If this facility is granted, I desire that the postal vote shall be effective. I have participated in two elections in which postal votes were used—the General Elections of 1918 and 1945—and I am bound to say that in that of 1918 there were considerable complaints that a large number of the votes which were recorded by post arrived after the result had been declared. I am sure that is something which no one wishes to happen.
May I say, in my own defence, that this matter was discussed at a meeting at which all the local authorities' associations were represented, and it was known at that time and at that meeting, therefore, who were likely to get the facilities of postal voting. At that time it was quite clear that both boroughs and urban districts would be included. I will consider the matter in regard to rural districts, and if I can work out a practicable scheme which will be administratively possible in practically every area of the country, I will endeavour to bring it in for the rural districts.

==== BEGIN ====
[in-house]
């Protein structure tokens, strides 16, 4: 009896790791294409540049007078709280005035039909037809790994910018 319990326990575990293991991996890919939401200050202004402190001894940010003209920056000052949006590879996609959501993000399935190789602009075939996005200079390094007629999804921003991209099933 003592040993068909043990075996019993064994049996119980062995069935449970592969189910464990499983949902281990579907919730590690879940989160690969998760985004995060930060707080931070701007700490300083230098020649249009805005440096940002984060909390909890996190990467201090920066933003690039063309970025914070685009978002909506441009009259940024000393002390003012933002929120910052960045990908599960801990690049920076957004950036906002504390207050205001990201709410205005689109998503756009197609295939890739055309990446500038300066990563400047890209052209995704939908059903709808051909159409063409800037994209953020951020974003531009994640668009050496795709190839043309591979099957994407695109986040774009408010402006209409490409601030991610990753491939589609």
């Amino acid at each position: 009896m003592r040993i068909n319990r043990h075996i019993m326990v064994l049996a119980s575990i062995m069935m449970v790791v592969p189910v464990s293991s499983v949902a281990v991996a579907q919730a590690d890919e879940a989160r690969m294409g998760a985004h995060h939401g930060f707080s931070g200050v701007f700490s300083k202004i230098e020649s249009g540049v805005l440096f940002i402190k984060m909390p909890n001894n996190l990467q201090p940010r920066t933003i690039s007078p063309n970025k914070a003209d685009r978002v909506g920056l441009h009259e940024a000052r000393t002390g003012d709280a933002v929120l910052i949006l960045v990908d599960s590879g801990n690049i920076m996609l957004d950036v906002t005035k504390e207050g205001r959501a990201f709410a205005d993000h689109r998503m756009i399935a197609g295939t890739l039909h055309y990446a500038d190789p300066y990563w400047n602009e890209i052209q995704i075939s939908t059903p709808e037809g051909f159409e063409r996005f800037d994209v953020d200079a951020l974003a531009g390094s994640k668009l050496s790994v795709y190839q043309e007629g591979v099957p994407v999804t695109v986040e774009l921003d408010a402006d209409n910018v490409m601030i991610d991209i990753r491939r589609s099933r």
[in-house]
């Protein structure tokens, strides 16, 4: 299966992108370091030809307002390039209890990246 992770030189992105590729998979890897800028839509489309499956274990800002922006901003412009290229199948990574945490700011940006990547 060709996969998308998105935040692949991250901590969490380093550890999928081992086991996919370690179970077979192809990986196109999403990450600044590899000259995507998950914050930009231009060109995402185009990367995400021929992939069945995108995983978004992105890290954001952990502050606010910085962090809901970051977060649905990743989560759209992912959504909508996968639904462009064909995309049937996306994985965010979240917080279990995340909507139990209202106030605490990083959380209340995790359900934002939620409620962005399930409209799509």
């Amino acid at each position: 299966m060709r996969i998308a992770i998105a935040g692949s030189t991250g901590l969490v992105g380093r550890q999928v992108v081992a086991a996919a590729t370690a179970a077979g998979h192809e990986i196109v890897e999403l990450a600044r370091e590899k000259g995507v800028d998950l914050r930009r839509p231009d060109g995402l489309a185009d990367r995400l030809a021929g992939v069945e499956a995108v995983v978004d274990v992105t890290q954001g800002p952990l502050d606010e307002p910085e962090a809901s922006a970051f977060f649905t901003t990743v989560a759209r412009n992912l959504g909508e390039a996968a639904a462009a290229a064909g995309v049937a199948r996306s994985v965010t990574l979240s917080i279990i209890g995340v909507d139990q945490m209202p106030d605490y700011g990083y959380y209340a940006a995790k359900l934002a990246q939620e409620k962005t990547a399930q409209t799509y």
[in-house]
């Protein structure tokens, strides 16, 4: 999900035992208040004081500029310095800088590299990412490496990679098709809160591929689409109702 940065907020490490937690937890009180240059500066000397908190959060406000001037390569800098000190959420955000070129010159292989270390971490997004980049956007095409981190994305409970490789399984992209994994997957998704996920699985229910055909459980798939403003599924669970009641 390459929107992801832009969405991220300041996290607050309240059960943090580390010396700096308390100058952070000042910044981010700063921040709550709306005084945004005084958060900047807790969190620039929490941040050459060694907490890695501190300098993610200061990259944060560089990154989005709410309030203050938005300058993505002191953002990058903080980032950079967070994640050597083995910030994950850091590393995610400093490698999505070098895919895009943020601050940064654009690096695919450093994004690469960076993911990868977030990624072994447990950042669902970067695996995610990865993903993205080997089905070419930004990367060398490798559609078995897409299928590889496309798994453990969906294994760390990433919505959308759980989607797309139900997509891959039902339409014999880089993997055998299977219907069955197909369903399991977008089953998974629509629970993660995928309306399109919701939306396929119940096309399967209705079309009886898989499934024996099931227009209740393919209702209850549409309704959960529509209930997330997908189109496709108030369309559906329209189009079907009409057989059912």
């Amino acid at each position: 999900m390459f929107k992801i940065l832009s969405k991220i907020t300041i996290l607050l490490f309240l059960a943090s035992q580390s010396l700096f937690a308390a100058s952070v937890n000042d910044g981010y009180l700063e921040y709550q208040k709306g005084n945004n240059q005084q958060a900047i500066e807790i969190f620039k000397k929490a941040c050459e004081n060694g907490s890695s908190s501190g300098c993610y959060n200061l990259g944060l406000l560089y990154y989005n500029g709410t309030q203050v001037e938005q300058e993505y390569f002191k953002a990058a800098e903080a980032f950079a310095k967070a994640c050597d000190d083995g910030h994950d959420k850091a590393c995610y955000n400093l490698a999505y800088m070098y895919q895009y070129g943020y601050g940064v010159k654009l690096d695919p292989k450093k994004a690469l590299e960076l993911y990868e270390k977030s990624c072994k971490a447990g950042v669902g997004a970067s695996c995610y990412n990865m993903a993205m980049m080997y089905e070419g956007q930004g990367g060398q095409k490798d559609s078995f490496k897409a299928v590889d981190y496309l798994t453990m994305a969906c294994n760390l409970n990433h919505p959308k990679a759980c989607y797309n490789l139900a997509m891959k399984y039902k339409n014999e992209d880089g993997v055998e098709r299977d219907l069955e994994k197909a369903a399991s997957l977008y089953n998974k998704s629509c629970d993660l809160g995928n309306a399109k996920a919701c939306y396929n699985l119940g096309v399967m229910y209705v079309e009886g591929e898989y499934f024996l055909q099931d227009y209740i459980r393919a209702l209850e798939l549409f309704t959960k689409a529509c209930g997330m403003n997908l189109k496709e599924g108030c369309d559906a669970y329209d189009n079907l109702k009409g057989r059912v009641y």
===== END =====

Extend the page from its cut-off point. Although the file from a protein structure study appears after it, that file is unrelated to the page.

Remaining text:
§ Mr. Grimston
The Home Secretary has been conciliatory on this point and I think we agree with him that it would be unreasonable to press this matter in relation to parish councils. He has also seized the point raised by the hon. Member for Kingston-upon-Thames (Mr. Boyd-Carpenter) and the hon. Member for Eton and Slough (Mr. Levy), that we are very jealous that our course of action should not be dictated to us by outside bodies. In view of what the Home Secretary has said, I beg to ask leave to withdraw the Amendment.
§ Amendment, by leave, withdrawn.
§ Mr. Younger